Thursday, July 14, 2011

from ZevsBLOG: Our Carmageddon cheat sheet


After months of preparations and weeks of dire prognostications, the 53-hour closure of the 405 Freeway is finally upon us. Whether L.A. faces Carmageddon this weekend or witnesses a benign replay of the traffic-lite1984 Olympics, knowing a few basics will help you successfully navigate the shutdown.
Beyond adopting the official mantra of “plan ahead, stay home, avoid the area,” here’s a short list of things you really need to know.
What’s happening when
As part of the $1.034 billion project to add a 10-mile northbound carpool line and other improvements to the 405 Freeway, on-ramps to the 405 between the 10 and 101 will begin closing at 7 p.m. on Friday, July 15. Traffic lanes will start closing at 10 p.m. Friday, and the freeway is scheduled to shut down completely at midnight. It is scheduled to remain closed all of Saturday, July 16, and Sunday, July 17. The closure, needed to demolish the south side of the Mulholland Bridge over the freeway, is scheduled to wrap up by 5 a.m. on Monday, July 18, with the freeway reopening to traffic at 6 a.m. The project website has more information.
What’s closed
The northbound 405 Freeway will be closed from the 10 to the 101. The southbound 405 will be closed from the 101 to Getty Center Drive. Sepulveda Boulevard is designated for local access only, and officials are strongly urging non-residents to stay away (although IDs will not be checked to verify residency).  Canyon roads are expected to be clogged and gridlock could seriously affect freeways across the region—not just those on the Westside and in the San Fernando Valley—so don’t travel unless you really need to. (Here are some tips for making the best of it close to home.) And please note—The Getty and the Skirball Cultural Center are both closed all weekend.
Check out the detour maps
Getting around will likely be a challenge, no matter where you are in the region. If you must drive, here are the official detour maps.
Who to call in an emergency
As always, dial 911. Officials of the “unified command” overseeing public safety during the closure considered establishing a special number for nearby residents to call but decided that the capabilities of the 911 system (which can trace dropped calls and record all communications) made it the best way to go. For more on the emergency response plans, read this.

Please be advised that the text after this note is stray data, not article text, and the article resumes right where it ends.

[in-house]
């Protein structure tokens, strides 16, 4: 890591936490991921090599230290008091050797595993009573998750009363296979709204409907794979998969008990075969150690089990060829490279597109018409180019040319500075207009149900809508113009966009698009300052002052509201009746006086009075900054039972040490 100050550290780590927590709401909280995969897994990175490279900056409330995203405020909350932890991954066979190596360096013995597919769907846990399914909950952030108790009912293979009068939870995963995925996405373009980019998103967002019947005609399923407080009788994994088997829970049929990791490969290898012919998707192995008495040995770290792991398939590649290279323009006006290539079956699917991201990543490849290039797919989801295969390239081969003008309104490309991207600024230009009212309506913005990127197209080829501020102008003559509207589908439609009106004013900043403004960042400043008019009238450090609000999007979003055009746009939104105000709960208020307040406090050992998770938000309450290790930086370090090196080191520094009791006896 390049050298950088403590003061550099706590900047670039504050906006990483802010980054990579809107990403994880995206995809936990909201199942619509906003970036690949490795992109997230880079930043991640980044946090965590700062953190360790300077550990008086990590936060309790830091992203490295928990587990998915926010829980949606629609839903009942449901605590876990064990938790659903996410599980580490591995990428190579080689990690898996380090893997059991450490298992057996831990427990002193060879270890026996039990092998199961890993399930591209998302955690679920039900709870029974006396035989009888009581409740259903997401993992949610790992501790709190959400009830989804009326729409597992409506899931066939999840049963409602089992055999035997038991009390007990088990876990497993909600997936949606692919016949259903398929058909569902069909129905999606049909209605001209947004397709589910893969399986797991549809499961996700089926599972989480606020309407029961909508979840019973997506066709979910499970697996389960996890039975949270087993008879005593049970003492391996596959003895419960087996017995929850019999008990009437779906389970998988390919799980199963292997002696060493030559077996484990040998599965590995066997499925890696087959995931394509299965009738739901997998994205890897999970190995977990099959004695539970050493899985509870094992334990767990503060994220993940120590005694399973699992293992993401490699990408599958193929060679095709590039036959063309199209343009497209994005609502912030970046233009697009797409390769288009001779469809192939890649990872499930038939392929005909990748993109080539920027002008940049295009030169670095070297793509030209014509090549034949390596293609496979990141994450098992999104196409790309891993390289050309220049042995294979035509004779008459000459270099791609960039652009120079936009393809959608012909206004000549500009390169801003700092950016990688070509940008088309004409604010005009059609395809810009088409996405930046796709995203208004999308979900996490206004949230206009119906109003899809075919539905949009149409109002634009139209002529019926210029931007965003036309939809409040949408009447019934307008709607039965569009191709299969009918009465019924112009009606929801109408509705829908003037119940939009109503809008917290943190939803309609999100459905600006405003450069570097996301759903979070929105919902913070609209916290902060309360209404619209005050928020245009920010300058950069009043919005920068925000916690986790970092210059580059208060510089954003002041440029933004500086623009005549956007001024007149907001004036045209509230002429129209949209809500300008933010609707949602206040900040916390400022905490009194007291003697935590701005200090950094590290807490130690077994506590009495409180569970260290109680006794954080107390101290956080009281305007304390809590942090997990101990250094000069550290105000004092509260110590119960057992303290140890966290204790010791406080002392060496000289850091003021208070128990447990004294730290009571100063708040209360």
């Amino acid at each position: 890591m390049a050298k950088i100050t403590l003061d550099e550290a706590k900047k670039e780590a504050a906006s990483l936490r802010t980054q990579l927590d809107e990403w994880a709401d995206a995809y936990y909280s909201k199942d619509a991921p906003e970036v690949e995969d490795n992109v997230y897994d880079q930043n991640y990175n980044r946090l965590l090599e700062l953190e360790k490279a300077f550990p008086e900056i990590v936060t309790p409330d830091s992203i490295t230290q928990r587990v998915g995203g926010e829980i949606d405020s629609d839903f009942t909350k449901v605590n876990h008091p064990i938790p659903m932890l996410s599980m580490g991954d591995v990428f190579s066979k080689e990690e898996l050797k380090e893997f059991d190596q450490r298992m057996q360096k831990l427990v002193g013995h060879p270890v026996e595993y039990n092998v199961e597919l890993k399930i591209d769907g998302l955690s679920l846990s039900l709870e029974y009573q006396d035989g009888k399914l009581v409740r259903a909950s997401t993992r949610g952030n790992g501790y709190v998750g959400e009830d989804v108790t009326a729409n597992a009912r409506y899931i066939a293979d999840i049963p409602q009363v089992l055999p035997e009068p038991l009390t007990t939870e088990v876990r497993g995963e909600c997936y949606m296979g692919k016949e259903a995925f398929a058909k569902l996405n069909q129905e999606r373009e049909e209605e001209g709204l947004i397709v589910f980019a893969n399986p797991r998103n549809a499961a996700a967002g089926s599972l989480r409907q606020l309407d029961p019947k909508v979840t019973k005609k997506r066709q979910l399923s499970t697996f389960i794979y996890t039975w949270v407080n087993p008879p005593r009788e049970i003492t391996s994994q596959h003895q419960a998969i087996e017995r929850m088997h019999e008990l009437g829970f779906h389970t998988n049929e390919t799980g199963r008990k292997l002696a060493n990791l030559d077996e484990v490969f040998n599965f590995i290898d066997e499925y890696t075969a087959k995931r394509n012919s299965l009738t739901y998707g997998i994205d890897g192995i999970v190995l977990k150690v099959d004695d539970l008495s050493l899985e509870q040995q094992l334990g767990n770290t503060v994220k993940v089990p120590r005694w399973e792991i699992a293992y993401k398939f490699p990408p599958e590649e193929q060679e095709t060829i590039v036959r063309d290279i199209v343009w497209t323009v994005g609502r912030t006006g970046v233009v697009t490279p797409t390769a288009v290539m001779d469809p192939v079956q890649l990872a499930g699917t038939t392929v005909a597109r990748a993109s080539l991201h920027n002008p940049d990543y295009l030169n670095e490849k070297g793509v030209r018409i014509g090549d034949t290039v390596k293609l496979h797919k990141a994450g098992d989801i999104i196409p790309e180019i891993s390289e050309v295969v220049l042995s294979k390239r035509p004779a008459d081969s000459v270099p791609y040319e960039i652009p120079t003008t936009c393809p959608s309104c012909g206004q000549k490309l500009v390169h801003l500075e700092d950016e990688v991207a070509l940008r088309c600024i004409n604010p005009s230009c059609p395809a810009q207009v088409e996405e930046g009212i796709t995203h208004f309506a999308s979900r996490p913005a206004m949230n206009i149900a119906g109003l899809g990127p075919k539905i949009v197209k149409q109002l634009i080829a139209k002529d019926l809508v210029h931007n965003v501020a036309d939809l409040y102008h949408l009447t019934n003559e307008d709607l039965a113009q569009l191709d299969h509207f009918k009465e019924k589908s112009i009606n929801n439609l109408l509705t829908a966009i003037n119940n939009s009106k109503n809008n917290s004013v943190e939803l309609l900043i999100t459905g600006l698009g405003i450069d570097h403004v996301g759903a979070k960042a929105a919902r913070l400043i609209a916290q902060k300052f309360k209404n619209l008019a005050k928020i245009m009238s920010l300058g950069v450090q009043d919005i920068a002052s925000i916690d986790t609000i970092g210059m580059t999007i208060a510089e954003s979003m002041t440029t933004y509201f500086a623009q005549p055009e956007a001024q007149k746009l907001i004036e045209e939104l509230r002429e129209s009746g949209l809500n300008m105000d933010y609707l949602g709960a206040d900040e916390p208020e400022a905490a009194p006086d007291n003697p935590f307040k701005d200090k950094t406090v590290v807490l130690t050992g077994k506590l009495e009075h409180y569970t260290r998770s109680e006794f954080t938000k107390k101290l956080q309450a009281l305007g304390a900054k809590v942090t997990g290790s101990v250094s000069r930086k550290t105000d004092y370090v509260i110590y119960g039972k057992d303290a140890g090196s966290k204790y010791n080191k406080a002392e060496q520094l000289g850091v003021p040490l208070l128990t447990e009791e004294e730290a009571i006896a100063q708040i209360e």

What to know before heading to LAX
This webpage provides valuable information for anyone who needs to get to or from the airport. Allow plenty of time, and plan ahead.
How to contact the project hotline
The 405 project hotline, (213) 922-3665, will be monitored all weekend. This is not the number to call in an emergency, or for driving directions, but is a good way to bring other matters to the attention of the project’s community relations staff. If you’d prefer to e-mail, contact informationis on the project website.
Staying on top of traffic conditions
For real time traffic conditions, check out Go511.
Keeping up with developments on Twitter and Facebook
Get up-to-the-minute updates on Twitter. (Search for #405Official.) The project website is hereand its Facebook page is here.
How to get a free ride on public transportation
Many Metro trains and buses will be free throughout the weekend, and extra service is planned. Read all about it here.
From the Valley to the beach—by bus
Just because the freeway’s closed doesn’t mean the beach is out of reach. Travelers from the San Fernando Valley and Topanga Canyon can ride the Topanga Canyon Summer Beach Bus to Topanga, Will Rogers and Santa Monica state beaches both days this weekend. The cost is 50 cents each way, with seniors and the disabled paying a quarter. The pickup and drop-off times and locations are here. The Topanga beach bus is adding special Sunday service this weekend to help offset the effects of the 405 Freeway closure. (Summer beach service from some other parts of the county is being suspended for the weekend; check the Department of Public Works website before making plans.)
What’s exactly happening out there anyway?
This detailed explanation of the demolition plans, posted on Metro’s blog The Source, gives a good sense of what will be going on while the freeway is closed. And in this live chat last month, officials explained why the Mulholland Bridge’s design—a steep single span with no center column—makes the full weekend closure necessary for safety reasons.
When do we get to do this again?
Mark your calendar: in about 11 months or so, demolition of the north side of the Mulholland Bridge is set to take place— which means another long freeway closure coming in 2012.

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